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Each year, March is dedicated to ´Brain Injury Awareness Month´ in the USA
At least 5.3 million Americans live with a brain injury-related disability, thus making it crucial to raise public awareness on brain health, the causes, symptoms, and long-term effects of a brain injury, and how to keep your brain healthy.
Statistics from Brain Injury Association in America, show that one in every 60 people live with a permanent BI-related disability in the USA and at least 2.8 million Americans experience a traumatic brain injury (TBI) each year – making it a leading cause of death and disability.
Brain Injury Awareness Month was established
There are two main types of BI, Traumatic Brain Injury (TBI) and Non-traumatic Brain Injury. Here are the definitions and main differences between traumatic and nontraumatic brain injury.
Non-traumatic and Traumatic BI definition, causes and symptoms
There are two main types of BI, There are two main types of BI, Traumatic Brain Injury (TBI) and Non-traumatic Brain Injury. Here are the definitions and main differences between traumatic and nontraumatic injury.
Traumatic Brain Injury definition, causes and symptoms:
National Institute of Neurological Disorders and Stroke describes Traumatic Brain Injury as: “ TBI occurs when a sudden trauma causes damage to the brain. TBI can result when the head suddenly and violently hits an object, or when an object pierces the skull and enters brain tissue. Symptoms of a Traumatic Brain Injury can be mild, moderate, or severe, depending on the extent of the damage to the brain.”
Mild TBI Symptoms:
- Blurred vision or tired eyes
- Ringing in the ears
- Bad taste in the mouth
- Fatigue or lethargy
- A change in sleep patterns
- Behavioral or mood changes
- Trouble with memory, concentration, attention, or thinking
Moderate to Sever TBI symptoms:
- A headache that gets worse or does not go away
- Repeated vomiting or nausea
- Convulsions or seizures
- Not being able to wake up from sleep
- Larger than normal pupil (dark center) of one or both eyes. This is called dilation of the pupil.
- Slurred speech
- Weakness or numbness in the arms and legs
- Loss of coordination
- Increased confusion, restlessness, or agitation
In the USA, almost 48% of all traumatic brain injuries are from falls, about 17% from accidents of being stuck by or against something, 13% from motor vehicle accidents and over 8% from assaults.
Non-traumatic BI definition and causes:
The Shepherd Center describes a non-traumatic brain injury as: “…a brain injury that can be the result of an illness, oxygen deprivation, metabolic disorders, aneurysms, cardiac arrest, near-drowning experience, etc. Other nonviolent circumstances, such as tumors and lead poisoning, can also injure the brain.”
Non-traumatic BI causes:
- Virus: This is the most common cause of non-traumatic BI.
- Anoxic injury: The brain receives inadequate levels of oxygen
- Toxic or metabolic injury: This occurs after coming into contact with unsafe substances (e.g., lead) or the detrimental accumulation of chemicals manufactured within the body (e.g., kidney failure).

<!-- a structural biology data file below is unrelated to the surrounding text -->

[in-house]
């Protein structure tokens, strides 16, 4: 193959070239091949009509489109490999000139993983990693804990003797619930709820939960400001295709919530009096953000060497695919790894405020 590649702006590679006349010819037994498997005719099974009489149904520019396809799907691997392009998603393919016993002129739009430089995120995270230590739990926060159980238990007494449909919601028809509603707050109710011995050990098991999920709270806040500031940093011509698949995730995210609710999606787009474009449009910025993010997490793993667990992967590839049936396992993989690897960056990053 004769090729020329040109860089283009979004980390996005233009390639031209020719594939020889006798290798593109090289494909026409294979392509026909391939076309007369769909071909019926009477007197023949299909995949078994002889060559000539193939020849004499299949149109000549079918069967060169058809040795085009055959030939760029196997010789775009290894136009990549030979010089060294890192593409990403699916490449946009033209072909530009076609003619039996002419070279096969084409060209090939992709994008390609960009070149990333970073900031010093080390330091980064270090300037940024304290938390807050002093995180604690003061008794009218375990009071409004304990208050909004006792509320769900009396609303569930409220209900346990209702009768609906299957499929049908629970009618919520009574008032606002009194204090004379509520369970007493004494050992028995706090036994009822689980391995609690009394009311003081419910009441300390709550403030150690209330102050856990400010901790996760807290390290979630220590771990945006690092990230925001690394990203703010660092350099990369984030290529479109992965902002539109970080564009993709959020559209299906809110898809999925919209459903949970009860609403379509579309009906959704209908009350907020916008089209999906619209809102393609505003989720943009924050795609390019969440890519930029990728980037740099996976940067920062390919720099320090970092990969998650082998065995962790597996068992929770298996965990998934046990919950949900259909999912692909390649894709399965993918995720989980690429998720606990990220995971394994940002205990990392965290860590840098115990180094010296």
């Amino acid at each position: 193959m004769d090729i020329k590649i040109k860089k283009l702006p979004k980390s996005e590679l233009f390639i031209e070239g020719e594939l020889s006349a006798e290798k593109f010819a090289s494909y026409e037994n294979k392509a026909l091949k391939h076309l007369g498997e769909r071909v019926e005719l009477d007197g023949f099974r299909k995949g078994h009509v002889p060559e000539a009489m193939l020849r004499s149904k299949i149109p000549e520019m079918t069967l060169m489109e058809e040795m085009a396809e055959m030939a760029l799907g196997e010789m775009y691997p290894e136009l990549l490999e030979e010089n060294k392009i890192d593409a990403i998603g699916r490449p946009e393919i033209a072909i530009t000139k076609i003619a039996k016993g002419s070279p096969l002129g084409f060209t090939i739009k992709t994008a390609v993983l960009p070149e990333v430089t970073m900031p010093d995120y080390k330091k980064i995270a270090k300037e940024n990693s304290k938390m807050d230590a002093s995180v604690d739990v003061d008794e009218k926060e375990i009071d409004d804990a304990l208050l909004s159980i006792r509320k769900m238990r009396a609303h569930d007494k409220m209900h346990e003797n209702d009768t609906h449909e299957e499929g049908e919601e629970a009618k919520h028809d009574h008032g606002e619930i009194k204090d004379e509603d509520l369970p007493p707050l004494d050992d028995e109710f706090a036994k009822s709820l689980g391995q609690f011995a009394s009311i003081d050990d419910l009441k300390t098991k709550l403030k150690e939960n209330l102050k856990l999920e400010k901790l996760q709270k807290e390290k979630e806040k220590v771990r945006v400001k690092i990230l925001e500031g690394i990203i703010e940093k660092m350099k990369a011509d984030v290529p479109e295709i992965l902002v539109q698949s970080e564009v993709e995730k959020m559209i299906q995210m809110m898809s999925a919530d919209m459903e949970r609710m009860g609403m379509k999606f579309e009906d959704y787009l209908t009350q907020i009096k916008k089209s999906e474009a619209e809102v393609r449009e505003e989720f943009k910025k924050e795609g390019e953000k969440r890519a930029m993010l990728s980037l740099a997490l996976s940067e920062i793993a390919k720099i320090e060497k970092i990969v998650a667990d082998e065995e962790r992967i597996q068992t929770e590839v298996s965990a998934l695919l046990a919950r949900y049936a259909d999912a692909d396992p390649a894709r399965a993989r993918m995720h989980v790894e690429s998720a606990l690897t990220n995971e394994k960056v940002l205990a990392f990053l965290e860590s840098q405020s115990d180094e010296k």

- Encephalitis: This is caused by an infection of the brain.
- Brain tumors: Chemotherapy and radiation can be used to diffuse this type of injury.
- Drug abuse
The main difference between a Non-traumatic BI and Traumatic BI is that the former is not caused by an impact to the head, but instead causes damage to the brain by internal factors (such as lack of oxygen), while the latter is caused by an external force such as a sudden hit to the head that causes damage to the brain.
Patient insights about brain injury and brain health from 900+ M3 Panel members
“How are you looking after your brain?” "How to keep your brain healthy"
- The majority of respondents report that they look after their brain health by actively engaging in activities to keep their brain healthy by looking after their physical health, staying connected to friends and family, and engaging in mental activities such as reading, board games, art, learning a new language, among others.
- 15% puts effort into ensuring that their friends and family are aware of the importance of staying healthy in general
- 5% of the respondents have been affected themselves or take care of someone who has suffered a BI.
- 1% raise money for brain charities to increase awareness and support research about brain injury
- 1% volunteer for brain charities to help people who suffers from a traumatic brain injury
The neurological consequences of any sever brain injury compromises neuronal activity and can affect cognitive function, as well as language, memory, attention, and information processing faculties, leading to partial or total disability that is likely to prevent people’s functional and psychosocial recovery even in the long term. This chronical condition may be significantly disruptive and distressful for people living or taking care of people living with disabilities caused by a severe brain injury. The events leading to a severe traumatic brain injury are often psychologically traumatic (e.g., violence or motor vehicle accidents) which may lead to psychological trauma and cause other forms of illnesses such as posttraumatic stress disorder (PTSD). More awareness and resources are needed to support and facilitate an improved quality of life for those affected.
10 ways to keep your brain healthy and avoid brain injury
- Cardiovascular exercise that increases heart rate
- Read or learn something new
- Quit smoking
- Take care of your heart by taking action to prevent cardiovascular diseases
- Stay safe and out of risk of brain injury by using helmets, seatbelts, and other protective measures
- Eat healthily
- Get adequate sleep
- Manage stress and take care of your mental health
- Stay socially connected
- Challenge your mind with difficult brain exercises
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